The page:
While many area residents don’t want to see the airport’s name changed, the RFQ indicates that the Airport Authority feels the current name is holding the airport back. The materials speak of the airport’s economic development successes in recent years and goes on to say, “Unfortunately, the airport’s current name, Piedmont Triad International Airport, is not well known or recognized outside of North Carolina and is unfamiliar to potential industrial recruits in the global market. This renaming/rebranding of the airport is being considered to address this challenge.”

The Airport Authority members have always talked about the need for a name change to promote economic development at the airport and in the region, but not in terms of its effect on passenger traffic or airline service. Interestingly, the firm hired for the larger rebranding effort is being asked “to evaluate airline service decisions in response to a name change” as well as the “ability to evaluate passenger demand [in] response to a name change.”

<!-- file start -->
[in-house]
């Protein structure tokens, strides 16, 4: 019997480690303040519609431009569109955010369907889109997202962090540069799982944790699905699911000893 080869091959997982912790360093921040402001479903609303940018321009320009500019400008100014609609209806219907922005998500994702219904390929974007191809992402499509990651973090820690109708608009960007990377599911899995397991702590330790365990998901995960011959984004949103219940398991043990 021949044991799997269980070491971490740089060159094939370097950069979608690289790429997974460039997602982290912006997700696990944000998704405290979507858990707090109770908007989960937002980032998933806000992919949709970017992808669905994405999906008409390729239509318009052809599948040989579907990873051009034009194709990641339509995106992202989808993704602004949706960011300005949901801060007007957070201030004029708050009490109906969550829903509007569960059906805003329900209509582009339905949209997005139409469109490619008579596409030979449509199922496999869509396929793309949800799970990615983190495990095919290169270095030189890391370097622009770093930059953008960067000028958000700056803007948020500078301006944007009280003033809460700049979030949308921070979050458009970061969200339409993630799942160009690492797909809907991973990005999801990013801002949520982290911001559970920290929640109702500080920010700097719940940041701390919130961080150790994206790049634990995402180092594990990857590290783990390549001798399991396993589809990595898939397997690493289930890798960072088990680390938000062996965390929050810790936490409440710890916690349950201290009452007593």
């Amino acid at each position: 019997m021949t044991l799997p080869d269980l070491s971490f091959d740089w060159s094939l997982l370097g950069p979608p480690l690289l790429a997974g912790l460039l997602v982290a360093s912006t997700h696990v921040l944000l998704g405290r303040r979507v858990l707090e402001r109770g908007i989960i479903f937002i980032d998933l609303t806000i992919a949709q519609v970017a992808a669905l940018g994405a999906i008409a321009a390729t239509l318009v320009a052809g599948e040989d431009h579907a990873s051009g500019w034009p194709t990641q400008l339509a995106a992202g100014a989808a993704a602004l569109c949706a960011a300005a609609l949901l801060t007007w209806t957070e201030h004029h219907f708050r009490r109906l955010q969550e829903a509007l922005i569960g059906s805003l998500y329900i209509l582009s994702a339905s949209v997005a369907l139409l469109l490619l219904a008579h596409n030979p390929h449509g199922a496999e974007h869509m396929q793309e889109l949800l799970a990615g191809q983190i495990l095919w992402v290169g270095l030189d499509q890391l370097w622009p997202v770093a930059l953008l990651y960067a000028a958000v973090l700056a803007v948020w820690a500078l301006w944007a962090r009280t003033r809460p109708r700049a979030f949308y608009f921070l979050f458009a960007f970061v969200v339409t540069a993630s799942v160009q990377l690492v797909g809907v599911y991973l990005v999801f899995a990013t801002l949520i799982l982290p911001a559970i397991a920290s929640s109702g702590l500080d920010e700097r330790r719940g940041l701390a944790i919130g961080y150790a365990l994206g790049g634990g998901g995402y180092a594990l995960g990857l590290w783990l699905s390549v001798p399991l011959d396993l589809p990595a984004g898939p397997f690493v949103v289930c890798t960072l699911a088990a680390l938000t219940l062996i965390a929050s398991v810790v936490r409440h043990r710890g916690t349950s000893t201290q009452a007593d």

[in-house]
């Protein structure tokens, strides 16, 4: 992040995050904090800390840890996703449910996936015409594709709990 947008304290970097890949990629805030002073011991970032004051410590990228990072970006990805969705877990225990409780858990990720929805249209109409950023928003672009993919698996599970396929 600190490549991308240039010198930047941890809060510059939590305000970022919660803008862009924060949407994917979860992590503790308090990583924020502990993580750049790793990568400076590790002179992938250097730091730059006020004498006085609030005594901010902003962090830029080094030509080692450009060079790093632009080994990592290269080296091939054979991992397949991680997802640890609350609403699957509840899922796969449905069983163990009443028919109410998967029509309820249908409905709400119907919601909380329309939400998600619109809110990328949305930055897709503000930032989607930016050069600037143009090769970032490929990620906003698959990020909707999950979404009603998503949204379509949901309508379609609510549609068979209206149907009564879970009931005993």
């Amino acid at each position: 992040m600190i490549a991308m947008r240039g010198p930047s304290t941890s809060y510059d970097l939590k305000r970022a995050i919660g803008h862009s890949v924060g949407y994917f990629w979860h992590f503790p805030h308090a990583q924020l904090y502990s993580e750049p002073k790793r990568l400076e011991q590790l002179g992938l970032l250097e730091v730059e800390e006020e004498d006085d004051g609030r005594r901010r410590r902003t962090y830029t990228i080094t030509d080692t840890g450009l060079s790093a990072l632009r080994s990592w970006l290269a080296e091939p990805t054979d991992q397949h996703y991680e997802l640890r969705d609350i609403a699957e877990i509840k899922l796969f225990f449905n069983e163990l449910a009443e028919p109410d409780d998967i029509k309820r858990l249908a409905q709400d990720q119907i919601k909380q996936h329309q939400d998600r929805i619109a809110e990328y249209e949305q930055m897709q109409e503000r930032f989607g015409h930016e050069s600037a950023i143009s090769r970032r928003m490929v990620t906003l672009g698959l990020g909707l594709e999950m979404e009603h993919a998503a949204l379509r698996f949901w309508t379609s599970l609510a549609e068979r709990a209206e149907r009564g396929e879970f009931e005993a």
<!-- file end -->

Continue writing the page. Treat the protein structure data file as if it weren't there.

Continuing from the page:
Passenger traffic is something airport officials have been trying to boost for years and, in recent years, they’ve started to see some solid growth in that regard.

The branding firm the airport hires is also expected to take into consideration the public feedback and the suggestions that have been provided since the Airport Authority’s announcement of the name change. Firms were informed that they’ll be asked to conduct an “Inventory and assessment of the current brand, including review of existing studies, existing public comment, and existing market research.”